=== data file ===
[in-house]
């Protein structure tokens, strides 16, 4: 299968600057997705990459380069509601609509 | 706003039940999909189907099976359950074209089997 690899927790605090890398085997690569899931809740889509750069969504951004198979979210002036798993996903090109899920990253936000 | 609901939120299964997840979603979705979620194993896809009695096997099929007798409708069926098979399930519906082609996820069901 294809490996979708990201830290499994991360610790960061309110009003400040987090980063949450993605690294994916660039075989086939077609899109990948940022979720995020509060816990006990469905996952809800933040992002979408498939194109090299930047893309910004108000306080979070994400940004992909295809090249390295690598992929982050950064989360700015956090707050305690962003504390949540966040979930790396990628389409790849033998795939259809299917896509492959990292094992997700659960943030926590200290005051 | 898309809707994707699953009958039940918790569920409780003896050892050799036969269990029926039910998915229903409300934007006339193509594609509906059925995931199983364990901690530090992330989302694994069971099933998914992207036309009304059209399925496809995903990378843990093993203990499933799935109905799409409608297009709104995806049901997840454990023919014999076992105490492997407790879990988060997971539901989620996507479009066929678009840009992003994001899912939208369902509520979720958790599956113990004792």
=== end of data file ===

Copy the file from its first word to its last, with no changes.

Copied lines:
[in-house]
């Protein structure tokens, strides 16, 4: 299968600057997705990459380069509601609509 | 706003039940999909189907099976359950074209089997 690899927790605090890398085997690569899931809740889509750069969504951004198979979210002036798993996903090109899920990253936000 | 609901939120299964997840979603979705979620194993896809009695096997099929007798409708069926098979399930519906082609996820069901 294809490996979708990201830290499994991360610790960061309110009003400040987090980063949450993605690294994916660039075989086939077609899109990948940022979720995020509060816990006990469905996952809800933040992002979408498939194109090299930047893309910004108000306080979070994400940004992909295809090249390295690598992929982050950064989360700015956090707050305690962003504390949540966040979930790396990628389409790849033998795939259809299917896509492959990292094992997700659960943030926590200290005051 | 898309809707994707699953009958039940918790569920409780003896050892050799036969269990029926039910998915229903409300934007006339193509594609509906059925995931199983364990901690530090992330989302694994069971099933998914992207036309009304059209399925496809995903990378843990093993203990499933799935109905799409409608297009709104995806049901997840454990023919014999076992105490492997407790879990988060997971539901989620996507479009066929678009840009992003994001899912939208369902509520979720958790599956113990004792």